In a Digital Marketplace blog post, Warren Smith, assistant director of the Government Digital Service’s G-Cloud and Digital Commercial Programme, has spoken about the service’s attempt to create simpler, clearer contracts for the Digital Services framework.
As he explains at the start of the post: “We know that the majority of buyers and suppliers who read the procurement documentation aren’t legal professionals so we’d like to make our contracts reflect this.”
He added that, following two further contract design workshops, the multidisciplinary team has started redesigning the Digital Services contract. They have already lowered the word count by over 40 per cent and hope to reduce it further for the final version.
In order to make the contract more accessible, it will begin with a summary outlining the key information and data – allowing buyers and suppliers to obtain important contractual information quickly and efficiently.
Other changes include making government contracts more transparent, in line with the Procurement Policy Note 13/15.
Smith said: “This will mean that the data in a contract, such as details of the goods and services being bought and total value of the award, can be more easily disclosed in a reusable and machine-readable format. Data held within the contract will align with the Open Contracting Data Standard schema.”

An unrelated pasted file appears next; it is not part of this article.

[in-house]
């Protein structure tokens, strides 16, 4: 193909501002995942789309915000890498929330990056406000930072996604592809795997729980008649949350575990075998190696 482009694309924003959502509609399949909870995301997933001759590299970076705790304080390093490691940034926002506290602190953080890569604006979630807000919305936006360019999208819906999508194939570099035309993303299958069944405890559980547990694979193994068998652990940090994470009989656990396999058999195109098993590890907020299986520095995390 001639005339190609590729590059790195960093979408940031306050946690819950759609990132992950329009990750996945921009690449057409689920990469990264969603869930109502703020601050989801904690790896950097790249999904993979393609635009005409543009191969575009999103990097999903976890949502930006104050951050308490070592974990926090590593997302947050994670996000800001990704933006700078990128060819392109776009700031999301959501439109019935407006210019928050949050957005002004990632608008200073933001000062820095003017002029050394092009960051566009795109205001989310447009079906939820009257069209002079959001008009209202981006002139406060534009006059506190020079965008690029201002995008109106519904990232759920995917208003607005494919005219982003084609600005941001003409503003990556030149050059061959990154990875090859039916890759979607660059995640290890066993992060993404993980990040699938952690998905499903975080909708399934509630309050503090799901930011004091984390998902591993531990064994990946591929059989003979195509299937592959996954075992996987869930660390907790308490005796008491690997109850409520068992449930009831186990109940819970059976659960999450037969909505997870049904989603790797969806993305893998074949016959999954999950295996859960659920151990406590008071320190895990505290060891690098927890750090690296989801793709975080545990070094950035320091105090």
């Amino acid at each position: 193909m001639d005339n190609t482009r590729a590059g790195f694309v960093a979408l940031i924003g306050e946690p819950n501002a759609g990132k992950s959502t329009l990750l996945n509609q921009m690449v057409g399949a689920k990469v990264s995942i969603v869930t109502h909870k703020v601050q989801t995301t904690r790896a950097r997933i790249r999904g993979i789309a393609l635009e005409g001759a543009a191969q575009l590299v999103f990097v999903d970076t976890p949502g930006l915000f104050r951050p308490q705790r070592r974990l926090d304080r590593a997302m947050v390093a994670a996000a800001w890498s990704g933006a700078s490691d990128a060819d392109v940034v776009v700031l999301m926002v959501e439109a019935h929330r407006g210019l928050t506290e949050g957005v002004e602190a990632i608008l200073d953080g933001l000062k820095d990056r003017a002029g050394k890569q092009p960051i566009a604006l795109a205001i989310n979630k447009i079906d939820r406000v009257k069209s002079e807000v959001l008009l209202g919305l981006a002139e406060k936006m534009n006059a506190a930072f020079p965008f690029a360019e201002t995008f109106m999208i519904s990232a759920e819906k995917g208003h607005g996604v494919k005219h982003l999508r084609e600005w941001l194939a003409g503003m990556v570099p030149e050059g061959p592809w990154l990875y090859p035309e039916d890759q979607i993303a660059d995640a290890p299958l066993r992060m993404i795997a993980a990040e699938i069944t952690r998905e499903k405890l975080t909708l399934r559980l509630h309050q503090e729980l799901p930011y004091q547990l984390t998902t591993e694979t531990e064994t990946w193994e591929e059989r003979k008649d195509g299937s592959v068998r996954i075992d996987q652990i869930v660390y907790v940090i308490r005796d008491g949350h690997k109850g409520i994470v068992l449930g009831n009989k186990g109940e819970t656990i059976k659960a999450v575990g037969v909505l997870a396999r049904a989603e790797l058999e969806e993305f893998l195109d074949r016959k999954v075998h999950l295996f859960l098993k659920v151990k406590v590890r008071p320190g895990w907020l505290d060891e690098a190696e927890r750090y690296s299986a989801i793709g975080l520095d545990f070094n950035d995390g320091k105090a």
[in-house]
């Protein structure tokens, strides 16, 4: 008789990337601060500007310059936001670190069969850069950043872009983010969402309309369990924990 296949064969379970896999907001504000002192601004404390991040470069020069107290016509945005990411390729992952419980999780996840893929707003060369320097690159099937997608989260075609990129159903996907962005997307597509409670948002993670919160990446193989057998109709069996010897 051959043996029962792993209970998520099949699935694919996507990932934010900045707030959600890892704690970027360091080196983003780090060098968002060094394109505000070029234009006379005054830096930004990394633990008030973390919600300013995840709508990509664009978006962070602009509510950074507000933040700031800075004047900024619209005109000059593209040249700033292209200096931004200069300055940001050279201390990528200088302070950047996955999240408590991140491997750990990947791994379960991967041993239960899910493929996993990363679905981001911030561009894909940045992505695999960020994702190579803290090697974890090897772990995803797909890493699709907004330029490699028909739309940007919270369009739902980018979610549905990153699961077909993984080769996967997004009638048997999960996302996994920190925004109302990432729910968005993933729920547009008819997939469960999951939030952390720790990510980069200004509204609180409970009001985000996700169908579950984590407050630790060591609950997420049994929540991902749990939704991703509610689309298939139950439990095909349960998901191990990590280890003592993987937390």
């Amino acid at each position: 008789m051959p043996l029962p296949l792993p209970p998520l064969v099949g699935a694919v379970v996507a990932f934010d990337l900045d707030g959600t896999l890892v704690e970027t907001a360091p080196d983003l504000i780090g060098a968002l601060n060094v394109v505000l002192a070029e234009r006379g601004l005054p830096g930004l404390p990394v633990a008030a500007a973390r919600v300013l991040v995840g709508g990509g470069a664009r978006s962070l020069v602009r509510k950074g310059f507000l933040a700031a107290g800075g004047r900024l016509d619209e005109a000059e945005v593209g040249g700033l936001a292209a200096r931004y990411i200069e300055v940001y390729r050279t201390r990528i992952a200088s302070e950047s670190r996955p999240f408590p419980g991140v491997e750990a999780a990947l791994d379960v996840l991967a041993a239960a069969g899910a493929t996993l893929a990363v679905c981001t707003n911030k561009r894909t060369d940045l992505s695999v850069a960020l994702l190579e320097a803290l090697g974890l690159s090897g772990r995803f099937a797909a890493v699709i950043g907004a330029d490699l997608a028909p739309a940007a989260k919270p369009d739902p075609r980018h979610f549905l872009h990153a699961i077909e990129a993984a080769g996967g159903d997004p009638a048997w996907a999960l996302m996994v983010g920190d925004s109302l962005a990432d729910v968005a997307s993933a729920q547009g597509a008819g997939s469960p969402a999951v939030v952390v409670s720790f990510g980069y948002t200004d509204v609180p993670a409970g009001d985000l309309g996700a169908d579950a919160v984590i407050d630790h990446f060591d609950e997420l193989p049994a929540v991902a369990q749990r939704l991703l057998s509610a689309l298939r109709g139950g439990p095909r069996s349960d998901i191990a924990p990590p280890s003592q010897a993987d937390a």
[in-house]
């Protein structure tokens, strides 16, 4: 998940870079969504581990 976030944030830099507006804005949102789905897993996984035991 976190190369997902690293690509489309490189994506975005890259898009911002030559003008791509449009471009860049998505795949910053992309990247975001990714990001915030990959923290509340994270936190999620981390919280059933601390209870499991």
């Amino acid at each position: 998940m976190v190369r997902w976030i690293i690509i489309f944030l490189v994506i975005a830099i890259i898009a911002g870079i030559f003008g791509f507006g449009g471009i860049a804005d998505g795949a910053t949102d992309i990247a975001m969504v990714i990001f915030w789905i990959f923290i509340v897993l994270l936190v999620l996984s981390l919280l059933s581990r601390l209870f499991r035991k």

Another aim is to make the contract more digital, with less documentation. In order to reduce the contract length, the team hopes to host “‘boilerplate’ clauses online” – which are the clauses which do not change. They will then be linked from the buyer and supplier-specific contract, so that they are published once opposed to be reproduced for every contract made.
In order to simplify the whole process, the team aim to automatically fill out parts of the contract using details set out in the Request for Proposal (RF) stage. A prototype of the RFP process – which will “sit within the Digital Marketplace” – has already started being developed. Smith said: “We’ll be looking to link this with the creation of the call-off contract, following award”.
In addition to the redesign of contracts for the Digital Services framework, the blog post also features opportunities “beyond” this and within government legal documents. These include: “use of images”, “making documents consistent” and “drafting contracts collaboratively”.